China given warning on Xinjiang

BBC | Sep 30

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The World Uighur Congress (WUC) issued the warning as China prepared to celebrate 50 years of rule in Xinjiang.

A separate video, allegedly made by the East Turkestan Liberation Organisation, said it would use all means possible to launch an armed struggle against China.

China brands such groups terrorists and has vowed to crack down on separatists.

Concern over the situation in Xinjiang prompted the US to issue a statement on Friday warning American travellers in the region to be vigilant against an attack there, saying: "terrorists do not distinguish between official and civilian targets".

Xinjiang is home to a large population of Muslim Uighurs, many of whom continue to want an independent homeland, and resent the recent and large-scale influx into the region of Han Chinese settlers.

China says it has at least partly controlled Xinjiang for thousands of years, but Beijing's control on the region increased markedly after the establishment of the People's Republic in 1949, when troops occupied the area.

An autonomous local government was set up on 1 October 1955, and has ruled - under control from Beijing - since that time.

The central government insists it has raised living standards in Xinjiang over that time.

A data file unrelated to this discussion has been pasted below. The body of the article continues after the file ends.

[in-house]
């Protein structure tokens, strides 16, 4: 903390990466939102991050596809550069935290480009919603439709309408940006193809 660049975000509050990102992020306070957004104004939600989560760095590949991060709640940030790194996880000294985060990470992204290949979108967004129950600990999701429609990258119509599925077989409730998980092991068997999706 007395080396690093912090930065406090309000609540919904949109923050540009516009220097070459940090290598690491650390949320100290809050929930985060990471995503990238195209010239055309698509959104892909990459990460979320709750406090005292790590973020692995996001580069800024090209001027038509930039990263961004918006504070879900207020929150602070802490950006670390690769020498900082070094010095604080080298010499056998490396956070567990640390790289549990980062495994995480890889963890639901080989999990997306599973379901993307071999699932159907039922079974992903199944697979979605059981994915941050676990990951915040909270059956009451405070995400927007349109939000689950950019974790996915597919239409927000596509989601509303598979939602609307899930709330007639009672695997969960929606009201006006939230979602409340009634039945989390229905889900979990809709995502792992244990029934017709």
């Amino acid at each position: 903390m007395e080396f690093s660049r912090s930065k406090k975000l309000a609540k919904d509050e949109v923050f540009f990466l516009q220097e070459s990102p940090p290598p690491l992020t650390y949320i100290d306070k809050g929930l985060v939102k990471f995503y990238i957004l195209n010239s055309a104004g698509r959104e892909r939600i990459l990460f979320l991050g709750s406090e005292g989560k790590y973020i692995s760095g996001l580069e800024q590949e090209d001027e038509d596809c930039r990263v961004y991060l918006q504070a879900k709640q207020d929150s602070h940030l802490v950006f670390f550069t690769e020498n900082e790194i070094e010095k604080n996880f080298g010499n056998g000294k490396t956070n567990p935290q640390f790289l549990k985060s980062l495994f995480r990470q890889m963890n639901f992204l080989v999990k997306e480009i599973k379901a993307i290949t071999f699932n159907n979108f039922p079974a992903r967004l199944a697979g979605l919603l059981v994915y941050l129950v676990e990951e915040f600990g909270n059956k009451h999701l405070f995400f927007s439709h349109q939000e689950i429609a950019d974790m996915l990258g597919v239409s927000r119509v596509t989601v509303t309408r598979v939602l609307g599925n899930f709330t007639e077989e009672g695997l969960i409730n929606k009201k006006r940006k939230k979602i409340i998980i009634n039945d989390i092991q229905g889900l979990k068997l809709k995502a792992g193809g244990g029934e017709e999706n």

"Only under the leadership of the Communist Party of China... can Xinjiang have a better future," the state-controlled People's Daily reported on Friday.

But Uighur activists disagree. The German-based World Uighur Congress said 1 October should instead be a day of mourning.

"The policies of political oppression, cultural assimilation, economic exploitation, ecological destruction, racial discrimination have gradually turned East Turkestan into a time bomb," it said in a statement.

On Thursday, China's top security official Luo Gan warned of a new crackdown on "separatism" in the region, telling officials to "be prepared for danger".

According to the China Daily, Mr Luo also added, however, that the general situation in Xinjiang was very good.

The authorities last month accused a prominent Uighur businesswoman-turned-activist, Rebiya Kadeer, who was recently freed from jail under intense international pressure, of planning to sabotage the forthcoming ceremonies.

But Ms Kadeer, who is now in exile in the United States, refuted that suggestion, telling the BBC: "I am involved in peaceful struggle for the people of the Uighur nation."